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'Genius' star Aaron Pierre: MLK, Malcolm X fought for 'integrity of humanity'

Aaron Pierre's "Genius: MLK/X" premieres Thursday. Photo courtesy of Nat Geo
Aaron Pierre's "Genius: MLK/X" premieres Thursday. Photo courtesy of Nat Geo

NEW YORK, Jan. 31 (UPI) -- Aaron Pierre says his new limited series Genius: MLK/X shows how activists Martin Luther King Jr. and Malcolm X passionately tried to achieve similar goals using different tactics in the 1950s and '60s.

Premiering Thursday on National Geographic and streaming Friday on Disney+ and Hulu, the fourth installment in the Genius anthology series explores the formative years of the U.S. civil-rights icons. The men met only once, by chance in 1964, and were assassinated three years apart, both at age 39.

Pierre (Old, FOE) plays Malcolm X, while Chevalier and Elvis actor Kelvin Harrison Jr. plays King. Weruche Opia plays King's wife, Coretta Scott King, and Jayme Lawson plays Betty Shabazz, Malcolm X's wife.

"What we are highlighting and celebrating is how, although they were on parallel paths toward the same objective, there was a synchronicity and there was a synergy. What they both prided themselves on and were led by was the integrity of humanity and dignity of humanity," Pierre told UPI in a recent Zoom interview.

Harrison and Pierre said they worked hard to get inside their characters' hearts and minds instead of attempting to duplicate their well-known public personas.

Kelvin Harrison Jr. stars in "Genius: MLK/X," premiering Thursday. Photo courtesy of Nat Geo
Kelvin Harrison Jr. stars in "Genius: MLK/X," premiering Thursday. Photo courtesy of Nat Geo

"We really tried to dive into that investigation of what it means to be a man, what it meant to be a man in the 1950s and '60s, what it means to be a young man and to come of age and become your own man outside of our fathers and our mothers and the community leaders that were in front of us at the time," Harrison said.

"Outside of the law, what does it mean to be a man? What does the law define as a man?"

Kelvin Harrison Jr. attends the premiere of "Chevalier" at the Toronto International Film Festival in 2022. File Photo by Chris Chew/UPI
Kelvin Harrison Jr. attends the premiere of "Chevalier" at the Toronto International Film Festival in 2022. File Photo by Chris Chew/UPI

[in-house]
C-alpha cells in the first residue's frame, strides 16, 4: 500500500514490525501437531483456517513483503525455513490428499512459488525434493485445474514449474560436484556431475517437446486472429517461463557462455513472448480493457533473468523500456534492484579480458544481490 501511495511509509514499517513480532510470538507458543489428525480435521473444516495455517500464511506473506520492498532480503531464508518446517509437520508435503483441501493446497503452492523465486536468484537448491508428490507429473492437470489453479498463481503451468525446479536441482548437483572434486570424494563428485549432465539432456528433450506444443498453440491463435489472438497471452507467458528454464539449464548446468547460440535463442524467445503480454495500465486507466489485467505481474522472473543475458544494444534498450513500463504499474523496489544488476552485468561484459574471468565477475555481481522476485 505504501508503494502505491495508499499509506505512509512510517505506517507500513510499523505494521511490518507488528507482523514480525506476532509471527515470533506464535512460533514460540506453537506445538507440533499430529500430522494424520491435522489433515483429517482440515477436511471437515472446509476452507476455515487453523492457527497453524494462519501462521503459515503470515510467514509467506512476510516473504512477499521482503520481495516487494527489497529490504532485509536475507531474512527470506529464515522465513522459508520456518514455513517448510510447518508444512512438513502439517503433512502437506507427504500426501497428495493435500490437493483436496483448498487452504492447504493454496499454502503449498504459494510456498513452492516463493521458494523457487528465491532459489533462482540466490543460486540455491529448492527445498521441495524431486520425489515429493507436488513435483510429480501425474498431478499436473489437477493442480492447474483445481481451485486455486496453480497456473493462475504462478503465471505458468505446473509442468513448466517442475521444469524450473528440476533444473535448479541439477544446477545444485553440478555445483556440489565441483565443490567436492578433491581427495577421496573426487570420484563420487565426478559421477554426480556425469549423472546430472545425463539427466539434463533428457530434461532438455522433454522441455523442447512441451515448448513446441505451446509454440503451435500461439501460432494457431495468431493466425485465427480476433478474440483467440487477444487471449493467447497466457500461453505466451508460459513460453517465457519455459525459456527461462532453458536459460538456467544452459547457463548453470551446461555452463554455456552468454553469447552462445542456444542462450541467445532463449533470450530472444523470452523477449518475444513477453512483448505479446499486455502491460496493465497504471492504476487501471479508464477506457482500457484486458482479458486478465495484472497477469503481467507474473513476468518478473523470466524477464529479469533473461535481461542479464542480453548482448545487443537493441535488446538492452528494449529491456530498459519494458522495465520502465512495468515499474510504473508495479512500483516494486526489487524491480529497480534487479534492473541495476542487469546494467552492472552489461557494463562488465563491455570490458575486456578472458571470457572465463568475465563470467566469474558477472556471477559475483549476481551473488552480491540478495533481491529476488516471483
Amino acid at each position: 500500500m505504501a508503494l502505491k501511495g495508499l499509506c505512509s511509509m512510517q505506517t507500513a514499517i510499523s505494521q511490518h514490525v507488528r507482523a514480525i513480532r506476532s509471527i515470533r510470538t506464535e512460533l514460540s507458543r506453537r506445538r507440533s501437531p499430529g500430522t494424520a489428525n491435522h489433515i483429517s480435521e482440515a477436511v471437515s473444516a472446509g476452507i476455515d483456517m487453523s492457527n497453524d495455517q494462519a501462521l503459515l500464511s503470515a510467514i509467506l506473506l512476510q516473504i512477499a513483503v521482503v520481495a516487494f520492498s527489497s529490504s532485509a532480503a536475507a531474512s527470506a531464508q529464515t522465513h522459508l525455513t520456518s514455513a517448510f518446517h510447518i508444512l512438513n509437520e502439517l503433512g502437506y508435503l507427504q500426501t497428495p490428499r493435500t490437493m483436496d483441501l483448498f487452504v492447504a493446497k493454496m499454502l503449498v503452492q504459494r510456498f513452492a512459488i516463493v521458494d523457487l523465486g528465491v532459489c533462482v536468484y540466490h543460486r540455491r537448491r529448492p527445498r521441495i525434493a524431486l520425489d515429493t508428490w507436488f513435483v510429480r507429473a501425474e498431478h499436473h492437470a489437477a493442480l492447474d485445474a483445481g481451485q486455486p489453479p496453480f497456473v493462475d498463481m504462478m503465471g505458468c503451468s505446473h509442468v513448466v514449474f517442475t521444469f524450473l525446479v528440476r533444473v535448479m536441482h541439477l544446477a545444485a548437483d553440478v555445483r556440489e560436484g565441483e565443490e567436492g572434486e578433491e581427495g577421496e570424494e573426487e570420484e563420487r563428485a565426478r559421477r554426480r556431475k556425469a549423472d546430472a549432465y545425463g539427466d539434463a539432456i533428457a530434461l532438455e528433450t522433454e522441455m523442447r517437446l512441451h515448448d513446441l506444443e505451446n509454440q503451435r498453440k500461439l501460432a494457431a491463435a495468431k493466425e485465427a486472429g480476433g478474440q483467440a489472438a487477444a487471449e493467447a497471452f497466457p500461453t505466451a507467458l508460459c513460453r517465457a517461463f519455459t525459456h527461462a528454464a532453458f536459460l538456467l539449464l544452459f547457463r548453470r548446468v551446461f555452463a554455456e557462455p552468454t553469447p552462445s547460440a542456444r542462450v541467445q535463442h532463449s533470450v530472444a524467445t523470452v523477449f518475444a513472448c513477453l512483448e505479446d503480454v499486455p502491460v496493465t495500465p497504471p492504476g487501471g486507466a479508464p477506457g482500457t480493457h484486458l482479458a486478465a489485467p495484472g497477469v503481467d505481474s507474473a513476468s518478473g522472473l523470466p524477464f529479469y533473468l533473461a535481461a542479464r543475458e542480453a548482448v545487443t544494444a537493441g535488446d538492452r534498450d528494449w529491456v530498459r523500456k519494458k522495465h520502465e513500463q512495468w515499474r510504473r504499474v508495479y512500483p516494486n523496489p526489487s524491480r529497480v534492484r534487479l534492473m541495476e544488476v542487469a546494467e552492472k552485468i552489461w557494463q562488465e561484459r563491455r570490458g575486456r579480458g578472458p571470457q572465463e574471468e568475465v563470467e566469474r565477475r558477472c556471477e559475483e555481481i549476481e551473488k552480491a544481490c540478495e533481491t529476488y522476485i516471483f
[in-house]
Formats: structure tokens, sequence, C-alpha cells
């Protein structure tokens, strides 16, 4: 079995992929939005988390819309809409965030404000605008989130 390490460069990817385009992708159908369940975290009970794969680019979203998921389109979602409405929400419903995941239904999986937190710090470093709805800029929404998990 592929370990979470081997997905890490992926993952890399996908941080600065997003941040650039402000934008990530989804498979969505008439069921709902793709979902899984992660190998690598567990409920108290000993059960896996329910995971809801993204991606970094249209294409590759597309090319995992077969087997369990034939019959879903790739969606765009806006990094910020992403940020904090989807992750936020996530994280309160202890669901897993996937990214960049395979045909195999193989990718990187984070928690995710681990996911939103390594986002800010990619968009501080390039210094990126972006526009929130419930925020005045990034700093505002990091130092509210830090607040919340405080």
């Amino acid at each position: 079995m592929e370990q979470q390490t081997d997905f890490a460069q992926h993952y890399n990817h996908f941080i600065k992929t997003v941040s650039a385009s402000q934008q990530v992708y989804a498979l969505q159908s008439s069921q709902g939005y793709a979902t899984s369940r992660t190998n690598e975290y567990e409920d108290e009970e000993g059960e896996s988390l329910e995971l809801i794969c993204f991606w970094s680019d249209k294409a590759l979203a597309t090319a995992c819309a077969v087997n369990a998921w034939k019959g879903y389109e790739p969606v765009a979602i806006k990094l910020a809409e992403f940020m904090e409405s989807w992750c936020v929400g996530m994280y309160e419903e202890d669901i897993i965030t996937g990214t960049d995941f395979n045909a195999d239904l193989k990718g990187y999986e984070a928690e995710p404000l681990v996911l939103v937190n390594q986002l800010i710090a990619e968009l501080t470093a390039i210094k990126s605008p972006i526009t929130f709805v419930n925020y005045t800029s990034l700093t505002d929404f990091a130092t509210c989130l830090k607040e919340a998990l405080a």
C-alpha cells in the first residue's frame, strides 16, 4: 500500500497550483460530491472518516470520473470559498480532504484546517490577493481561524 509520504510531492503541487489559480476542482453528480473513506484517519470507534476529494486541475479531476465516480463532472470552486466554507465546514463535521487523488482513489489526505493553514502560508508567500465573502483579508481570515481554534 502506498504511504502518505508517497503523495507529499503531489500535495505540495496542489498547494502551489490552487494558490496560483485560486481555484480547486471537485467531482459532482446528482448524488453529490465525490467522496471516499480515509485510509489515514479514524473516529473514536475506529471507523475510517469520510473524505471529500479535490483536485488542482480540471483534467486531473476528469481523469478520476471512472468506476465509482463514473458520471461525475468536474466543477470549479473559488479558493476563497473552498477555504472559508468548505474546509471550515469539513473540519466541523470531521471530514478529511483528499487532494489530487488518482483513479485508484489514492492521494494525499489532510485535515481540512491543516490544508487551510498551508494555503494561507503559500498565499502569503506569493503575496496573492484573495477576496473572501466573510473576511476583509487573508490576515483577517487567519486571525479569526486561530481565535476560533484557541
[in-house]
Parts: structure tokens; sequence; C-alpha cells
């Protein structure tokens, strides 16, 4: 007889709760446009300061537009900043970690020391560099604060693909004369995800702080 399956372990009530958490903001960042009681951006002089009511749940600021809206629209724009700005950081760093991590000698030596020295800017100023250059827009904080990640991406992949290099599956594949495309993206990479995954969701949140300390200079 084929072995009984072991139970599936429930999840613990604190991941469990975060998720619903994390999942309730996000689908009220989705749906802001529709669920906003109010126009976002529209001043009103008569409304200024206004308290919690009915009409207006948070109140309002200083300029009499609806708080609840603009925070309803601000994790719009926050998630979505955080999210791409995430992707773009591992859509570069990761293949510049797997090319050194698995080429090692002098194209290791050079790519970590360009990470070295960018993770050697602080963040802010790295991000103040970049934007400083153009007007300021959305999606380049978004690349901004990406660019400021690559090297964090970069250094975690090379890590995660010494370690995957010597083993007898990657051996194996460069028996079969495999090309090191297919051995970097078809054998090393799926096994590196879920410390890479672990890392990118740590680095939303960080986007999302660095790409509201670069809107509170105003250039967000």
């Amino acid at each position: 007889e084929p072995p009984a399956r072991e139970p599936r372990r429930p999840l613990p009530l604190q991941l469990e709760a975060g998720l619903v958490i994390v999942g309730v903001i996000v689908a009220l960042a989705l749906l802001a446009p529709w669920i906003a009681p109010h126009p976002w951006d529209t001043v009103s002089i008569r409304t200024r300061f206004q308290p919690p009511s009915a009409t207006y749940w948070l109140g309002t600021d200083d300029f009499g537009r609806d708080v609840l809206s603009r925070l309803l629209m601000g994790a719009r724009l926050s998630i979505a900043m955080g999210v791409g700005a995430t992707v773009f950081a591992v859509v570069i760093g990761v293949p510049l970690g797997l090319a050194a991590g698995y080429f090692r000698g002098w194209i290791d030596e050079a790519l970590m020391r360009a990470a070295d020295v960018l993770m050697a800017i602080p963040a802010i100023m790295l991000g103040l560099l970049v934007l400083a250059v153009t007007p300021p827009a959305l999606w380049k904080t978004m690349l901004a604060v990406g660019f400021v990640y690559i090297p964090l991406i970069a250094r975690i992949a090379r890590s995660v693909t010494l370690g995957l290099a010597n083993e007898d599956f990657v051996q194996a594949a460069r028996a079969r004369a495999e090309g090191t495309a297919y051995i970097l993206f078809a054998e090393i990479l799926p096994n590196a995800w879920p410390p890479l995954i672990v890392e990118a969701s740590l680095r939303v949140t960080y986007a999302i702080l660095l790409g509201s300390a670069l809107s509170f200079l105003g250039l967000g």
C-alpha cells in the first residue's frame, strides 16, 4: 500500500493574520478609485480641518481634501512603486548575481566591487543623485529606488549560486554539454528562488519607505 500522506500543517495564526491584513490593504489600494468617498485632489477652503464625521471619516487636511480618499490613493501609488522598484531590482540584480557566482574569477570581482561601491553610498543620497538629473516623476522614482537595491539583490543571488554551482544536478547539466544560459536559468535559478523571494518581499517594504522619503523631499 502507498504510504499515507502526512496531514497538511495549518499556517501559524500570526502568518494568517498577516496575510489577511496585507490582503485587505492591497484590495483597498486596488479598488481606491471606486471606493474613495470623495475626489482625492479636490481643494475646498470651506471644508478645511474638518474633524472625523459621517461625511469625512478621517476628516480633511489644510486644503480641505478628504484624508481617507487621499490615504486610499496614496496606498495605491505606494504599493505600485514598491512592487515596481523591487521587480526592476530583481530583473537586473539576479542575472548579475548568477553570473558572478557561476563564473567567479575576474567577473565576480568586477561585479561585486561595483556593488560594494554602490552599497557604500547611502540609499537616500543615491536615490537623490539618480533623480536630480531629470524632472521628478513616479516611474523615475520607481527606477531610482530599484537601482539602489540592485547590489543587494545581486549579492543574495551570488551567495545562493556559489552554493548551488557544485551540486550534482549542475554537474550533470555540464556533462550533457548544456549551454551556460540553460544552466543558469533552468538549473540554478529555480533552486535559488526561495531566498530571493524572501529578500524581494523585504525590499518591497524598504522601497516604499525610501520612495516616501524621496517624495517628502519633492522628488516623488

The fact-based series is intended to accurately reflect -- and clear up misconceptions about -- what really happened decades ago during this tumultuous time in American history.

"What is the myth and why is that the myth?," Harrison said, particularly the stories about Malcolm X.

Aaron Pierre arrives on the red carpet at the "Old" New York premiere at Jazz at Lincoln Center in 2021 in New York City. File Photo by John Angelillo/UPI
Aaron Pierre arrives on the red carpet at the "Old" New York premiere at Jazz at Lincoln Center in 2021 in New York City. File Photo by John Angelillo/UPI

Harrison said they spoke with historians who came onto the set and discussed with executive producers, show-runners and other cast members how these men became icons.

The actors did their research, too.

Jayme Lawson arrives on the red carpet at the Chaplin Award Gala at Lincoln Center in New York City on April 24. File Photo by Gabriele Holtermann/UPI
Jayme Lawson arrives on the red carpet at the Chaplin Award Gala at Lincoln Center in New York City on April 24. File Photo by Gabriele Holtermann/UPI

"We read the autobiographies. We read The Sword and the Shield," which chronicled the men's lives, Pierre said. "We watched the documentaries. We went to Harlem and all these places and we lived and breathed -- as best we could -- in those stomping grounds where they existed, where they lived, where they were leaders."

Pierre and Harrison -- who are also voicing Mufasa and Scar in The Lion King animated prequel -- said working on MLK/X has brought personal and professional growth.

"It taught me how to lean into trusting myself, more than I've ever done before -- trusting my capacity, trusting the endurance and stamina I need to portray certain roles," Pierre said.

"It deepened even more so my understanding of operating from a place of love, community, relationships, friendships, family and safeguarding the well-being of those closest to me."

Harrison said he took King's speeches and writings to heart.

"Dr. King talks about this sense of 'nobodyness,' how Black people have this unfortunate sense of nobodyness and this just reminded me that I've felt like that before. But it's also not mine. This is something I've thought and a feeling that has been projected on to me and I've internalized it and made it my identity," he said.

"This opportunity has reassured me that I do have a path. I do have a worthiness that needs to be seen. I do have a purpose here. I do have something to say."

The actor said he still feels overwhelmed by the fact he and Pierre get to play historic titans in such a thoughtful, high-profile project.

"For both of us to be young Black guys navigating Hollywood and trying to tell important stories, but also trying to get in really incredible scene work and work with great actors? What an incredible opportunity," he said.